The End is Nigh
I’m a little bit in love with rampant fatalism. Why is the idea of the end of the world so attractive? It seems like everyone wants to see humanity come to its inevitable end at the hand of some violent, foreseeable (preventable?) catastrophe.
And, I’m not just talking about the whole 2012 Mayan thing.
I think humanity can only exist with the looming threat of complete disaster. I mean it. Check here. We are constantly expecting the other shoe to drop. I suppose that makes the first shoe our existence in general.
I don’t believe that 2012 will be the end of humanity, Earth, the way we do things, what have you. I do wonder what the next big prediction will be after 2012 (*cough* moon breaking orbit *cough).
Instead of focusing on major catastrophe, though, I’d like to focus on the small ones that are expected in our lifetime (not ending in 2012). This list is courtesy of my mother forwarding me emails. I hit unsubscribe, but it hasn’t caught on.
6 Things that will Disappear in Our Lifetime
1. The Post Office
Regardless, here’s your call to action:
Save the Mail
Every week, go over your Tweets. Compile them into one convenient document and send them to your top twenty followers. All @replies should also be compiled and mailed directly to the intended recipient. I purpose this stamp.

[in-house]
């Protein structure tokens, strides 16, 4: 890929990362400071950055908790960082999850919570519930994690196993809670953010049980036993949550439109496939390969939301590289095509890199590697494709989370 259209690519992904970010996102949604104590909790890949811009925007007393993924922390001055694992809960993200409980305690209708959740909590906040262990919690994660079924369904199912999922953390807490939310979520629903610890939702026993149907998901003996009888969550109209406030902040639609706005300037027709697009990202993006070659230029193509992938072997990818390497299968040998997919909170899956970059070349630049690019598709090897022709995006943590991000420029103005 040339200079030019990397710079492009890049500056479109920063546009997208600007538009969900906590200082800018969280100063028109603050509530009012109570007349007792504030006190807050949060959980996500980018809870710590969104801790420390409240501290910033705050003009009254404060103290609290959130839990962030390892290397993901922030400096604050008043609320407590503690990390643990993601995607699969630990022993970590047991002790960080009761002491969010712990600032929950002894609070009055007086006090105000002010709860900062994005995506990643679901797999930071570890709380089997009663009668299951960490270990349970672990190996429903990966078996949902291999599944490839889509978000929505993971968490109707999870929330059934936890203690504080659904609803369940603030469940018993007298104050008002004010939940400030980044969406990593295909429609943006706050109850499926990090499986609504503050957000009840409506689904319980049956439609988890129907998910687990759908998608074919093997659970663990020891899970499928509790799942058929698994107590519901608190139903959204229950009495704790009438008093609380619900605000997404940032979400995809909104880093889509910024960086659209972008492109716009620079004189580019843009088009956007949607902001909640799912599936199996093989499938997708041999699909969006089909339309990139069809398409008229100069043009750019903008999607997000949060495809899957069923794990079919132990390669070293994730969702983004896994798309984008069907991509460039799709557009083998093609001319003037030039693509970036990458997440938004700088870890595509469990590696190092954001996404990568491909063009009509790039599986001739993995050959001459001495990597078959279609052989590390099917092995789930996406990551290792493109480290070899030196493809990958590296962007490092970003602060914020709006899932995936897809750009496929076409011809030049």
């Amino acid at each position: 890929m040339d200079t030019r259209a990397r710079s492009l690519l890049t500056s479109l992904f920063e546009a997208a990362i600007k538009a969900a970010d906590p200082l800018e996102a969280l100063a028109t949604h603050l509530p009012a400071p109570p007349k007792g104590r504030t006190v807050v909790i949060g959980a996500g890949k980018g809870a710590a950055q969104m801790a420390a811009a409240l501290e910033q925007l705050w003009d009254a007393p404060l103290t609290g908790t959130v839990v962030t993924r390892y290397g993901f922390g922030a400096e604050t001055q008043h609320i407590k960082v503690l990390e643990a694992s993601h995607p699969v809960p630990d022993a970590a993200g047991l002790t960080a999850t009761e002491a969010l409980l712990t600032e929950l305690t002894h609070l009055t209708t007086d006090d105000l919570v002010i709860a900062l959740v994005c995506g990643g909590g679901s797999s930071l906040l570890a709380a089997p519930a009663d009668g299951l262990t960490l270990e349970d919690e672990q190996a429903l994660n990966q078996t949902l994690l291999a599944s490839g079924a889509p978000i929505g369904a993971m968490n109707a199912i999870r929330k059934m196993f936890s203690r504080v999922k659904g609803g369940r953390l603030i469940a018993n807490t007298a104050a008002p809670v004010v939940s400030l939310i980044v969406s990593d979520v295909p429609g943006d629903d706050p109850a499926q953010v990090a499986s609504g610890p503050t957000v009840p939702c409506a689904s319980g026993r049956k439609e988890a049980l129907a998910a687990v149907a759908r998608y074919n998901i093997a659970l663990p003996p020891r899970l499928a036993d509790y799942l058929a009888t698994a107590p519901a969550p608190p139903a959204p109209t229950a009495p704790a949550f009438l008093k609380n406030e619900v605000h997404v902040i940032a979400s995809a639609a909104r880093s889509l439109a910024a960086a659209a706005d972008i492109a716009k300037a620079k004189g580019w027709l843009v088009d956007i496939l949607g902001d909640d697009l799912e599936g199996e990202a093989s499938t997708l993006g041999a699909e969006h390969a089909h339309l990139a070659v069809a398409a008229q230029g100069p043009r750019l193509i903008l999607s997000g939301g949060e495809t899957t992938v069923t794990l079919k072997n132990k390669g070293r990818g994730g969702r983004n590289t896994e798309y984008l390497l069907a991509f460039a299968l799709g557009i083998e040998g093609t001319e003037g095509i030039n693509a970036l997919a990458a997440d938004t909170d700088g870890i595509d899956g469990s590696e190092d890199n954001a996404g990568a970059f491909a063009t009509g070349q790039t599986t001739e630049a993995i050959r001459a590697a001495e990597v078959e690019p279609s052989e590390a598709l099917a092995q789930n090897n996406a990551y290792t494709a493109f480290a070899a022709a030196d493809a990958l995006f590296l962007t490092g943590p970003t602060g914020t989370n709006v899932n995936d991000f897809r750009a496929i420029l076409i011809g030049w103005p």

2. The Check
I agree. This is useless. Dump it.
3. The Newspaper
Two words: coffee shops. What else are people going to glance at while they wait for their coffee?
Oh, and there’s nothing better to start a camp fire/cozy house fire with. Papier mache! Birdcages! Lining the table before commencing art projects! You don’t know what you’re talking about. The newspaper’s not going anywhere.
4. The Book
I’m not even going to take this one seriously.
5. The Land Line Telephone
Refer to answer for #2-The Check
I could write a whole blog post on this alone. Disgruntled curmudgeons (read: old people) seem to get it in their heads that when the music they like is in decline, all of music is in decline. You are wrong. Music is a staple in human society. We have made music for thousands of years. We will always make music.
This is an example of putting business too close to art. It’s like saying, “If there aren’t any newspapers, there will be no news.”
That’s not how it works. Don’t equate an industry with the actual artistic expression.
You can argue all you want. Like I said, I love the fatalists, the doom-predictors, the naysayers. I also think you’re getting all worked up over nothing. And that’s exactly what our alien overlords intended.
Chill out, guys. We’re going to be fine.